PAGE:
“Old Grandfather, I shall require you to accompany me.”

Sam gasped.

“Eh?” he said. “What be talkin’ about? ’Company? I got these ’ere loines o’ turnips—I be already behoind—”

The disgusting little revolver once more flashed before his eyes.

“There must be no discussion,” came the voice. “It is necessary that you mount the seat of the car without delay. Otherwise I shoot you like the dog you are. So!”

Old Sam was hale and hearty. He had no desire to die so ignominiously. The pleasant smell of the Norfolk downland was in his nostrils; his foot was on his native heath. He mounted the seat of the car, contenting himself with a mutter:

“Well, that be a noice thing, I must say! Flyin’ about the country with all they turnips on’y half thinned!”

He found himself strapped in. The aviator was in a fever of anxiety to get away. The engines made a ghastly splutter and noise. The thing started running along the ground. Suddenly it shot upward, giving the swedes a last contemptuous kick. At twenty minutes to eight that morning old Sam found himself being borne right up above his fields and out to sea! His breath came quickly. He was a little frightened.

“God forgive me!” he murmured.

The thing was so fantastic and sudden that his mind could 74not grasp it. He only felt in some vague way that he was going to die, and he struggled to attune his mind to the change. He offered up a mild prayer to God, Who, he felt, must be very near, somewhere up in these clouds. Automatically he thought of the vicar at Halvesham, and a certain sense of comfort came to him at the reflection that on the previous day he had taken a “cooking of runner beans” to God’s representative in that village. He felt calmer after that, but the horrid machine seemed to go higher and higher. He could not turn in his seat and he could see nothing but sea and sky. Of course the man was mad, mad as a March hare. Of what earthly use could he be to any one? Besides, he had talked pure gibberish, and called him Paul something, when he had already told him that his name was Sam. The thing would fall down into the sea soon, and they would both be drowned. Well, well, he had almost reached three-score years and ten. He was protected by a screen, but it seemed very cold. What on earth would Mr. Hodge say? There was no one left to work the land but a fool of a boy named Billy Whitehead at Dene’s Cross. On, on, on they went at a furious pace. His thoughts danced disconnectedly from incidents of his youth, conversations with the vicar, hearty meals in the open, a frock his sister wore on the day of the postman’s wedding, the drone of a psalm, the illness of some ewes belonging to Mr. Hodge. Everything seemed to be moving very rapidly, upsetting his sense of time. He felt outraged, and yet at moments there was something entrancing in the wild experience. He seemed to be living at an incredible pace. Perhaps he was really dead and on his way to the kingdom of God. Perhaps this was the way they took people.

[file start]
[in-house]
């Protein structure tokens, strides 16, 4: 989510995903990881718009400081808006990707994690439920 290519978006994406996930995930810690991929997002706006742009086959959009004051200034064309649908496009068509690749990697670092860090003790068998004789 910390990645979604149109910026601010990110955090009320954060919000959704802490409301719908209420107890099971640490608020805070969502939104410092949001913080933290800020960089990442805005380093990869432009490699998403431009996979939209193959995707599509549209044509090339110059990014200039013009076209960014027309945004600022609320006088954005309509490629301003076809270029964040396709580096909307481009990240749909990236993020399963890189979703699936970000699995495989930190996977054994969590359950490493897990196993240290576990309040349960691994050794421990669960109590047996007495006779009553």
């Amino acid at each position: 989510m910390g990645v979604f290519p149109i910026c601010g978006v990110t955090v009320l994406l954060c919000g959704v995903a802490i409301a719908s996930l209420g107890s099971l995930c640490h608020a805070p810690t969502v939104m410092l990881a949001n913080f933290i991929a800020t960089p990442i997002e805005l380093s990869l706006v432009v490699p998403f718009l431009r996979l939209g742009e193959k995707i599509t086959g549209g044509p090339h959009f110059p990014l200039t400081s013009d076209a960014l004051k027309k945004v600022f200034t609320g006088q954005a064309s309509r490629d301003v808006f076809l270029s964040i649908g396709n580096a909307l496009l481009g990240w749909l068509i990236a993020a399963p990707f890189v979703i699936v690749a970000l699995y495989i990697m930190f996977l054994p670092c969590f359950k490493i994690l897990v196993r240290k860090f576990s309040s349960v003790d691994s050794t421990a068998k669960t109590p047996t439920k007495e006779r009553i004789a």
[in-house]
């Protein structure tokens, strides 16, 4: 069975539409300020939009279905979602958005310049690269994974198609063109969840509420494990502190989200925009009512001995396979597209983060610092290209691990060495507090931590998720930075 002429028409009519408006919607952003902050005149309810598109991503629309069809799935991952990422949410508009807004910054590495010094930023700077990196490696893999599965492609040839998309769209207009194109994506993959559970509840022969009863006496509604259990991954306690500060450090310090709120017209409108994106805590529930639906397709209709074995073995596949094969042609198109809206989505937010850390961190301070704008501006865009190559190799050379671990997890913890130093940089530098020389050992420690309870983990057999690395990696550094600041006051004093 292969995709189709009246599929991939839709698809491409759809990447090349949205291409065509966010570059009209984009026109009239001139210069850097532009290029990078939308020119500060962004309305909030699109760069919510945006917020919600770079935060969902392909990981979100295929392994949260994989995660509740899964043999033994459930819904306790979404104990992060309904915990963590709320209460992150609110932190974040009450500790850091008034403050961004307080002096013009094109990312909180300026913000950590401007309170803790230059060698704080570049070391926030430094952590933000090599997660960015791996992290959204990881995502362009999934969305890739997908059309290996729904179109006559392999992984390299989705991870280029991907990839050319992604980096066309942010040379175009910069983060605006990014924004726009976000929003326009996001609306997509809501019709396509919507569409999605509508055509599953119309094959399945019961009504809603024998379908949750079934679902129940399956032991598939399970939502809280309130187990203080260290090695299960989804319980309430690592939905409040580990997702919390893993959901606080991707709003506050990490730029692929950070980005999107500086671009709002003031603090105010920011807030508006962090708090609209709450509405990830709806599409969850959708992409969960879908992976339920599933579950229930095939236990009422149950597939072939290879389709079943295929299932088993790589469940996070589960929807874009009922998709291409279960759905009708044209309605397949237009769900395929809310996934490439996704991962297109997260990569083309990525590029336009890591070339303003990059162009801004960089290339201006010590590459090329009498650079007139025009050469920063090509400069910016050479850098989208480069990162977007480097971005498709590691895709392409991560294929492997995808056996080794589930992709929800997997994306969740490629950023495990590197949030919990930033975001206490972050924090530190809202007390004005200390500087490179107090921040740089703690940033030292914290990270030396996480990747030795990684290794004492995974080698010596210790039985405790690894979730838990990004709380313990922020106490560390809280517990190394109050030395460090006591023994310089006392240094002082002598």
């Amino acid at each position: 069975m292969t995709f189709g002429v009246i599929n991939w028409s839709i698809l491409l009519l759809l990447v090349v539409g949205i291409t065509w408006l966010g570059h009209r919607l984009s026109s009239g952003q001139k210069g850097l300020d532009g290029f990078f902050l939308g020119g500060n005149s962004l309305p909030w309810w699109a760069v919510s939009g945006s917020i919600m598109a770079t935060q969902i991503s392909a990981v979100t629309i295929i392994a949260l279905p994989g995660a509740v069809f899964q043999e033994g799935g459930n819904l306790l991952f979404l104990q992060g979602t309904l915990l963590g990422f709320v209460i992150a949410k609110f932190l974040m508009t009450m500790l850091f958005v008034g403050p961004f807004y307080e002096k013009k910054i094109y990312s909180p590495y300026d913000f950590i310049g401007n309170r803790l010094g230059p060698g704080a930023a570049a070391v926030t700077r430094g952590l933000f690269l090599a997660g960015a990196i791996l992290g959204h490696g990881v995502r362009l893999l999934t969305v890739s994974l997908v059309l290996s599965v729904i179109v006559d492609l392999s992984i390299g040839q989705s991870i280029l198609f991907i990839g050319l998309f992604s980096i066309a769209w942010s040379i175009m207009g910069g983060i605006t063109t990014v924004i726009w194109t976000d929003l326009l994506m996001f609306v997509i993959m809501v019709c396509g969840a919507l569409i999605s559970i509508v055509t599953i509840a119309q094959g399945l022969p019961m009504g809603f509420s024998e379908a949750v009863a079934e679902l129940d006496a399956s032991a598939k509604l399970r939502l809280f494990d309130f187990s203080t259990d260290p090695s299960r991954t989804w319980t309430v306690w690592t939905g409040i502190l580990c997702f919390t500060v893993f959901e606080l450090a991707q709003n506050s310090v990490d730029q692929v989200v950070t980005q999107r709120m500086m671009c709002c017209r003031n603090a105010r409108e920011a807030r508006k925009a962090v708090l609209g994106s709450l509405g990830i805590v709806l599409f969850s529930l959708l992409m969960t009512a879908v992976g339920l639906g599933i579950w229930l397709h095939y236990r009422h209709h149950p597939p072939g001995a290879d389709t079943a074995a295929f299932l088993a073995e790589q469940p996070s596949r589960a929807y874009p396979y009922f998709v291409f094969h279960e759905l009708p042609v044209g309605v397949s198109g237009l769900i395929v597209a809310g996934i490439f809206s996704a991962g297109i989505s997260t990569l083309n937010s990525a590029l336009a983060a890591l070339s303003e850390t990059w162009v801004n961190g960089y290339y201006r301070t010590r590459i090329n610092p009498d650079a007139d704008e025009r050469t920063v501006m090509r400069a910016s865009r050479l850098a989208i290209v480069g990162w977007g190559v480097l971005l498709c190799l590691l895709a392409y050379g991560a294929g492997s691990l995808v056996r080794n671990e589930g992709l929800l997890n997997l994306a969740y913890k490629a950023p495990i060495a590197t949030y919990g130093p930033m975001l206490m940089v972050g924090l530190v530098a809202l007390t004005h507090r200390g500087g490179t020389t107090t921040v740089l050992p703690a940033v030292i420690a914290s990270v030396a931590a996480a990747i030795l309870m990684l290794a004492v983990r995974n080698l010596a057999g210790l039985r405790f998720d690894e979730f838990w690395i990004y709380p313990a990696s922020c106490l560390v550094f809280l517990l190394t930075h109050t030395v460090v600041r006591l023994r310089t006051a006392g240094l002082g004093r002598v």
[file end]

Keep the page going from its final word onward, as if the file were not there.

After some indefinite period he suddenly caught sight of a long strip of land. Was this a foreign country, or were they returning? He had by this time lost all feeling of fear. He became interested and almost disappointed. The “airyplane” was not such a fool as it looked. It was very wonderful to be right up in the sky like this. His dreams were suddenly disturbed by a fearful noise. He thought the machine was blown to pieces. It dived and ducked through the air, 75and things were bursting all round it and making an awful din, and then it went up higher and higher. After a while these noises ceased, and he felt the machine gliding downward. They were really right above solid land—trees, fields, streams, and white villages. Down, down, down they glided. This was a foreign country. There were straight avenues of poplars and canals. This was not Halvesham. He felt the thing glide gently and bump into a field. Some men ran forward and approached them, and the mad aviator called out to them. They were mostly fat men in gray uniforms, and they all spoke this foreign gibberish. Some one came and unstrapped him. He was very stiff and could hardly move. An exceptionally gross-looking man punched him in the ribs and roared with laughter. They all stood round and laughed at him, while the mad aviator talked to them and kept pointing at him. Then he said: